1. Avoid paying commissions. With the smaller value of the penny stocks, those commission fees could make significant dents in your ROI. Sometimes smaller profit margins mean you need to operate lean. There are plenty of commission-free trading options available, so always check the policies and fine print of any service or brokerage before investing in penny stocks.
2. Diversify. With great risk comes great reward, but it also comes with loss. In an overall investment portfolio, penny stocks should only be one element. Diversifying investments will prove the most fruitful and balanced in the long term.
3. Research. And then Research Again. With penny stocks, research is critical to making smart money moves. Dig into all information you can find directly from the company, but don’t stop there. Third-party information will provide a clearer picture of this company’s value and ensure that you aren’t only receiving a rose-colored picture from the company itself.
Expand your research even further and find out what is happening in that company’s industry. Is the industry experiencing growth? Is that industry oversaturated? Is the company doing something that will set them apart from competitors? Make sure you have a solid understanding of the company’s position before plunging into the penny stocks.
4. Follow Investments Closely. Even more so than with the major stock exchanges, you will want to follow your penny stock investments. If you have invested in major or blue-chip stocks in the past, you have probably received advice to hold onto the shares for the long term as the market generally tends to grow over time. Penny stocks are a different beast.
The prices of penny stocks can swing quickly and wildly. The positive is that this can be exciting. Penny stocks have the potential to make significant money in a short amount of time. Alternatively, the stock could quickly dip or the company could even fold. Watching the turns in the value will help you know when it’s time to sell and get out to protect your investment.
Common Mistakes and Pitfalls of Penny Stocks
Making smart investments means staying informed and understanding the real risk of penny stock investments. The following are common mistakes of buying penny stocks.
1. Assuming large growth. A common misconception about penny stocks, especially for beginners in the arena, is that all penny stocks will provide a larger profit margin because of the low buy-in point. Technically, the potential for growth is larger with a smaller buying point. That is mathematically correct, but it does not guarantee that all penny stocks will experience significant growth.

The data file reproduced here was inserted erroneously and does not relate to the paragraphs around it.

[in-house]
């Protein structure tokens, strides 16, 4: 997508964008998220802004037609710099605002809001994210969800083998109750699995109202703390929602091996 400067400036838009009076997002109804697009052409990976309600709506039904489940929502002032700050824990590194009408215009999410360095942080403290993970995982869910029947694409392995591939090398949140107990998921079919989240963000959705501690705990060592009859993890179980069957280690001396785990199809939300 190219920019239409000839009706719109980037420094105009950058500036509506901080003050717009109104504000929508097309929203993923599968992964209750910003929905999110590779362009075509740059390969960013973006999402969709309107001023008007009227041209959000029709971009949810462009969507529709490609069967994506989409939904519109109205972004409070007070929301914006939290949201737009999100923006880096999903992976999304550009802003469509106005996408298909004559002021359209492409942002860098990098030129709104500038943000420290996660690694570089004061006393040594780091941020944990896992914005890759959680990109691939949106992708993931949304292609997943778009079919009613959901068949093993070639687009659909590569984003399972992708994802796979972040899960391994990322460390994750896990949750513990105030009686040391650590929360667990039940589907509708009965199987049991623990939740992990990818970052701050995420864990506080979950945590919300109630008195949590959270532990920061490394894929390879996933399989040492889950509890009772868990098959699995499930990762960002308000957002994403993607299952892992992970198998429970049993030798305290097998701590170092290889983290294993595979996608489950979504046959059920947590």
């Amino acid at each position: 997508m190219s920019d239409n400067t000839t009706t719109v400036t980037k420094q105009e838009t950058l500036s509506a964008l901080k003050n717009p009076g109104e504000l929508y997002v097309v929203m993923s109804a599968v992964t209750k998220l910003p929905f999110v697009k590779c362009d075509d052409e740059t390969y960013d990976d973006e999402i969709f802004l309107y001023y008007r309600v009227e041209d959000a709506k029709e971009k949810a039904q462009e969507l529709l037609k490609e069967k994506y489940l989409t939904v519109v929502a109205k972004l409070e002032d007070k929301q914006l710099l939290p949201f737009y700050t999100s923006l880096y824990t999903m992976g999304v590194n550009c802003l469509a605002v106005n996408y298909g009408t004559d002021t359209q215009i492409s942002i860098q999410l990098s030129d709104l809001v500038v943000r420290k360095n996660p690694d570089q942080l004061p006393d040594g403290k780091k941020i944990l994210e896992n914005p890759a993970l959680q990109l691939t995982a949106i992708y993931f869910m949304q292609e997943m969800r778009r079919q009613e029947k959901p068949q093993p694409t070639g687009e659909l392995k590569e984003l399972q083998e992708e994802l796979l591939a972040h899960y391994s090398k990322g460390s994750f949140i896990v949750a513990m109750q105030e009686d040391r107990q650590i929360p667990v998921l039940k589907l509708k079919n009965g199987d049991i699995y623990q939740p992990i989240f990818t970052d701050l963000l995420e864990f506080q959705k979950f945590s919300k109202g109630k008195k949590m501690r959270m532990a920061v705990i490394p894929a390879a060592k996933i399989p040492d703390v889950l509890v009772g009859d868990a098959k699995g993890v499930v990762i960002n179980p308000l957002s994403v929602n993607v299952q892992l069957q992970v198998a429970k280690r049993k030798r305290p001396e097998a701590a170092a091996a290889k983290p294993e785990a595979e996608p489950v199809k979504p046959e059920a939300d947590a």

There is always the potential for huge growth, but it is not an eventuality. Sometimes penny stocks are valued so low because the company and shares are just not worth as much. There is always a risk in losing the entire investment with stocks and with penny stocks that risk is greater. The lower price point puts penny stocks closer to zero from the start.
2. Failing to do research. Continuing from point number one, not all businesses trading penny stocks are created equal. It is imperative, maybe even more so than with major stocks, to do diligent research on a company before investing. Great questions to ask are:
- Is the industry this company is in growing?
- Is this company doing something innovative or different than competitors? Will this provide this company an advantage?
- Who is the leadership? Have the leadership of this company had successful ventures in the past?
3. Not seeking professional advice. Like so many things in life and business, asking for help from a seasoned professional is the smartest move. If you have access to a live person that has experience trading penny stocks, that can be your best resource. If that is unavailable, there is plenty of expertise in online articles, blogs, and forums to help guide your decisions.
4. Investing more than you can truly afford. Penny stocks can deliver exceptional return. On the flip side, however, penny stocks can have a bigger potential to fail. Be confident that whatever investment is made in penny stocks will not financially ruin you if the investment doesn’t work out.
In conclusion, penny stocks can be an exciting and beneficial investment opportunity for the right investors. Penny stocks offer a low starting point, active participation, and huge potential to make serious cash. Not to mention, the process of learning the penny stocks industry provides ample opportunity to improve overall financial and investment knowledge. Once you successfully navigate making money in penny stocks, you can have an overall better understanding of all stock investments and how they can benefit your personal portfolio.